As harrowing as Douglass’s story is, it also highlights the dignity, humanity, and value of those who have been dehumanized. By reading this story, engaging with Douglass as an image-bearer, and connecting the spiritual corruption of white supremacy to current events, students can imaginatively identify with the Black community. It is also important that they see the “energizing” dimension of the Christian history of so many of enslaved believers. Even as their masters attempted to oppress them with the words of Scripture, the oppressed faithful read through the heretical omissions and misapplications to identify with a crucified Christ who liberates his people. The real-world theology of enslaved image-bearers is heard in their spirituals that reveal both “the highest joy and the deepest sadness.” They preach joy in the darkest of circumstances while bearing witness to the pain of those circumstances and holding hope for liberation. The “unknown Black bards” who composed these spirituals also constructed an oral theological tradition that was passed down, providing a space for both lament and joy. These works of art provide some of the most profound examples of Brueggemann’s two-fold aspect of prophetic ministry: critiquing and energizing.15

Douglass’s testimony of oppression, along with his prophetic distinctions between the Christianity of the power-hungry empire and the humanizing, sacrificial Christianity of Christ, is both painful and life-giving. The truth of Douglass’s claims is historically and morally undeniable. In order to truly see, to reimagine the glory of another image-bearer, we must feed our imaginations with the testimonies of those who Howard Thurman calls the “disinherited,”who bear witness to their own suffering.16 The more we listen, the better we can imagine and empathize. Only then can we face the consequences of our complicity and repent before moving toward real interracial unity.

In this sense, teaching and reading narratives that expose racial injustice and rightfully critique its inhumanity are both acts of activism. Educating ourselves about the history, culture, and dignity of our Black brothers and sisters is as important as standing on the side of the road holding signs, perhaps even more so. As a tool of the Spirit’s intervention, these narratives of justice and truth can ultimately lead to changed hearts and minds.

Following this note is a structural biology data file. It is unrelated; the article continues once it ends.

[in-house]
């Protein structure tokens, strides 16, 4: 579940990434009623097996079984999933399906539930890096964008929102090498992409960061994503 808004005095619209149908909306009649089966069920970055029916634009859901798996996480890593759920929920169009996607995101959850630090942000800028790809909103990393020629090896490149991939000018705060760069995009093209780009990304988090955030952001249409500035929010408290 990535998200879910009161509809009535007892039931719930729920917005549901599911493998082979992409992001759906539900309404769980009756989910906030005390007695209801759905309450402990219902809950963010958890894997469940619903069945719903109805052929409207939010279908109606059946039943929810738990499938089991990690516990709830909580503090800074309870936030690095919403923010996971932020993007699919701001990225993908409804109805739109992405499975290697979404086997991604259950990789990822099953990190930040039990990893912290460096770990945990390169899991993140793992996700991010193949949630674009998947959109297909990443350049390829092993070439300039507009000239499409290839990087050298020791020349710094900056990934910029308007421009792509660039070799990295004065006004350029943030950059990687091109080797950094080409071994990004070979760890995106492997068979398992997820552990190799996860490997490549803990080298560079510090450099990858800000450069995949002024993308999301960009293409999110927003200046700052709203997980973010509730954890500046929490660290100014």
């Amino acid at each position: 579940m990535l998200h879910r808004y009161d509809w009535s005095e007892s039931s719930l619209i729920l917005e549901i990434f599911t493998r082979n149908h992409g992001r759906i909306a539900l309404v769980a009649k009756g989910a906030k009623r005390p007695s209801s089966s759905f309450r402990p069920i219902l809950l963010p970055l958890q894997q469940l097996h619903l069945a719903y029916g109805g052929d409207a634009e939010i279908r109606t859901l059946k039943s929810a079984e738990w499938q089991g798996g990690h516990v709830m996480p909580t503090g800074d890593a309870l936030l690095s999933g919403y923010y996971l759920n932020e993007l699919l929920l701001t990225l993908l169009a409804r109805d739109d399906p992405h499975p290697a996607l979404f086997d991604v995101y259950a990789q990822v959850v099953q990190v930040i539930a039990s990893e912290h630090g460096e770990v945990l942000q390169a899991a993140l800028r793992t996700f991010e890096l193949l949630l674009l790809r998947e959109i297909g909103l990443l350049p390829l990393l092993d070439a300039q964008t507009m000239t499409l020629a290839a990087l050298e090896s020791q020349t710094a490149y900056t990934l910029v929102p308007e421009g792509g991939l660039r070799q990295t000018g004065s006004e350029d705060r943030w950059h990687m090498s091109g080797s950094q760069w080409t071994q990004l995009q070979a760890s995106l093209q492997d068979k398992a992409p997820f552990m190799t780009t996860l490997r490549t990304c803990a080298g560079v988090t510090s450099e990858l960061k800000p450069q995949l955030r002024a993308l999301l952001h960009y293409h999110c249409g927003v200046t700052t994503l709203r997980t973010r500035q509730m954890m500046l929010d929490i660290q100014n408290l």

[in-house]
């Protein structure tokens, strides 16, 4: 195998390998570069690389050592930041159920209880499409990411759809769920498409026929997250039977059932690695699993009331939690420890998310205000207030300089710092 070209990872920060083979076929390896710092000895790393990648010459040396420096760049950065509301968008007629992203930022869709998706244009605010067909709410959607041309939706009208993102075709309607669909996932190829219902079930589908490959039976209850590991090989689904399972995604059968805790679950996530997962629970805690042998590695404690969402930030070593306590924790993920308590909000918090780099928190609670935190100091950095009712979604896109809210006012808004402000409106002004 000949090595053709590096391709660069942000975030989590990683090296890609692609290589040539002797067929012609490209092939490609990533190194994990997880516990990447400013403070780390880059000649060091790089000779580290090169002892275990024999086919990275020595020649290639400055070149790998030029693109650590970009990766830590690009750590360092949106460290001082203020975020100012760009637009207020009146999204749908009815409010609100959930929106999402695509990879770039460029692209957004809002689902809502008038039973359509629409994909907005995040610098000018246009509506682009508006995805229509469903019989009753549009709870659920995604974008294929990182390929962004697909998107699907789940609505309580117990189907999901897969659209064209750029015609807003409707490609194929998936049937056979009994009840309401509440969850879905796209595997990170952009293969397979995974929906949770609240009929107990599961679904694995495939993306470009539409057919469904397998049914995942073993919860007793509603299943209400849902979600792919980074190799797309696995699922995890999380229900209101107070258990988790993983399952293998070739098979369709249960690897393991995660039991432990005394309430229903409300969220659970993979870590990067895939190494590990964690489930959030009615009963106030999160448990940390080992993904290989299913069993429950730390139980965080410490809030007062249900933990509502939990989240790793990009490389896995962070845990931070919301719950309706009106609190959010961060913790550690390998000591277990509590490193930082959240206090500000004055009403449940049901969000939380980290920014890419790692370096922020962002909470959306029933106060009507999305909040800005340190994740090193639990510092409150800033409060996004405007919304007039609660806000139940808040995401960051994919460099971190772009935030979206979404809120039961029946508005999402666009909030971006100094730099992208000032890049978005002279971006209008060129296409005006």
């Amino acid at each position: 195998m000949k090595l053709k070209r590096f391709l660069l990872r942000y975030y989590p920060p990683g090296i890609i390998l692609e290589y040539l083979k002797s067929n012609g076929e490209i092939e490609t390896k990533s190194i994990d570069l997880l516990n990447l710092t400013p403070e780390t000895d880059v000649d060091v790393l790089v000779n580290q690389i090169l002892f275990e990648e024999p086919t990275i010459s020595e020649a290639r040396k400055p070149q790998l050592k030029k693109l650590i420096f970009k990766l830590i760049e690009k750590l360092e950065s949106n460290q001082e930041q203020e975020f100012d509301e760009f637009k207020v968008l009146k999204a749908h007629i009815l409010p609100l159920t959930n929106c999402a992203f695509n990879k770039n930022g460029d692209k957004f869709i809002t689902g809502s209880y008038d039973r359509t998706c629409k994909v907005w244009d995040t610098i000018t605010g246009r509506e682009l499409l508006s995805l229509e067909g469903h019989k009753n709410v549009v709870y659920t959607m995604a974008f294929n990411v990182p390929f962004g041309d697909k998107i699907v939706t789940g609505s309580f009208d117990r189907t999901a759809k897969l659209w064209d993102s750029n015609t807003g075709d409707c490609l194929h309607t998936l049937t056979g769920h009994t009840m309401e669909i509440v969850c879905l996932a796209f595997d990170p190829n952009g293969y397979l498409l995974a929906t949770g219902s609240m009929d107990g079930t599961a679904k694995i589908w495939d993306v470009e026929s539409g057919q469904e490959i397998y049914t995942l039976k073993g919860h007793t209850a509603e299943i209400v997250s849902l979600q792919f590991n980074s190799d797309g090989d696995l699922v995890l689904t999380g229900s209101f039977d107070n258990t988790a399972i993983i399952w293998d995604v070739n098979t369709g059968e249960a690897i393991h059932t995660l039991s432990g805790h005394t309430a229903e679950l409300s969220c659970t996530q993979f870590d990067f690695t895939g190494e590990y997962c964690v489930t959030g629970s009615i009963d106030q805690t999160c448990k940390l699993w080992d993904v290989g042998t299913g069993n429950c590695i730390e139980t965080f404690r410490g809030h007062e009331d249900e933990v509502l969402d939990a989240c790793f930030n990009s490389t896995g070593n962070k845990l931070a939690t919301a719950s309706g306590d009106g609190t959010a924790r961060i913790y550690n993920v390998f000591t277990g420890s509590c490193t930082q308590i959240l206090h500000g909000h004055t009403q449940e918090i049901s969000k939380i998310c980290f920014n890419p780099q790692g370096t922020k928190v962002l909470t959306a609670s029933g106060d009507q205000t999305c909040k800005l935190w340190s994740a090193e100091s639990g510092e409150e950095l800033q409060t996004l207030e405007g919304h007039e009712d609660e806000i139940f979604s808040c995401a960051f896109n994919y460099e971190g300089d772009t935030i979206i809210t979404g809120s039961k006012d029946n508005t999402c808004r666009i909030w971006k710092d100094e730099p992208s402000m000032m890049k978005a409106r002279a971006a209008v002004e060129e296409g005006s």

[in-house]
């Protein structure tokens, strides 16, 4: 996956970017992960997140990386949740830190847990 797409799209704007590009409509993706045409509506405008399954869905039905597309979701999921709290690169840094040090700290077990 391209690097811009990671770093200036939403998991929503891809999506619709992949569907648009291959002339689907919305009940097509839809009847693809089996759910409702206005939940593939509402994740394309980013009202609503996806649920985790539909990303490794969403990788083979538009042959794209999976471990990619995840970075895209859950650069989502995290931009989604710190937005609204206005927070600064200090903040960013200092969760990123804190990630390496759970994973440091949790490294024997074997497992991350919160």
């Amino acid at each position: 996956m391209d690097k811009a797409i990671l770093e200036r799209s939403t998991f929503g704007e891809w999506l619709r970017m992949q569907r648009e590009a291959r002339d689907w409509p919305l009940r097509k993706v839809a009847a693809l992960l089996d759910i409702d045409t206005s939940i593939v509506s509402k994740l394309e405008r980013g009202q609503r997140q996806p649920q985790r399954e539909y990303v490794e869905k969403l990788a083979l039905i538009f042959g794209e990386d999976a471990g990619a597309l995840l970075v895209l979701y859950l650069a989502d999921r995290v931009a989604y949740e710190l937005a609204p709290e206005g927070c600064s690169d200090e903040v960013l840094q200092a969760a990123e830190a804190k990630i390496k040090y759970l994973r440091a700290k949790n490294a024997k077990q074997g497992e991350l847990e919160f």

1. Cover image is courtesy of Chike Okwudiafor, Lee University, 2017.
  2. Tisby, “Academic Lecture: Semper Reformanda (Civil Rights and Justice as Reformation),” October 30, 2018, video, 32:46, November 2, 2018,
  3. I am very much indebted to L’Abri Fellowship in the United Kingdom for my growing understanding of art as relational, especially to lectures given by Ellis Potter, Marsh Moyle, and Jim Paul.
  4. Brueggemann, The Prophetic Imagination, 40th anniversary ed. (Minneapolis, MN: Fortress, 2018), 6 and 59; and McCaulley, Reading While Black: African American Biblical Interpretation as an Exercise in Hope (Downers Grove, IL: IVP Academic, 2020), 61.
  5. Shakespeare, Othello: The Moor of Venice (New York, NY: Simon and Schuster, 1993), 2.3.393.
  6. Shakespeare, Othello, 15.
  7. “‘Coulda Been Me’ – Trip Lee (Lyric Video),” video, 4:47, December 22, 2014,; “Tobe Nwigwe | Make It Home,” video, 4:33, June 28, 2020,; and Tisby, The Color of Compromise: The Truth About the American Church’s Complicity with Racism (Grand Rapids, MI: Zondervan, 2018).
  8. Shakespeare, Othello, 1.2.89 and 1.3.330–31.
  9. It is interesting, yet tragic, to look at this alongside Mark Twain’s The Adventures of Huckleberry Finn, where we see the ways in which a child, Huck, is socialized to believe that because his enslaved friend, Jim, is a good man he must be “white inside” (Twain, The Adventures of Huckleberry Finn (New York, NY: Dover, 2008), chap. 40. 
  10. Douglass, Narrative of the Life of Frederick Douglass, an American Slave (New York, NY: Dover, 1995), loc. 450 of 2015, Kindle.
  11. Douglass, Narrative of the Life, 825, 576, 581, and 622 of 2015, Kindle. Also, see King, “Letter from a Birmingham Jail,” African Studies Center, UPenn,
  12. Douglass, Narrative of the Life, 1536 of 2015, Kindle.
  13. Douglass, Narrative of the Life, 1536 of 2015, Kindle.
  14. For an introduction to the church’s complicity with racism, see Tisby, The Color of Compromise.
  15. “Luke Powery Lecture ‘I’m Gonna Sing! The Faith and Music of the Unknown Black Bards,” February 27, 2013, video, 71:03, February 28, 2013,; and Brueggemann, The Prophetic Imagination, 59.
  16. Howard Thurman, Jesus and the Disinherited (Boston, MA: Beacon, 1976), 1.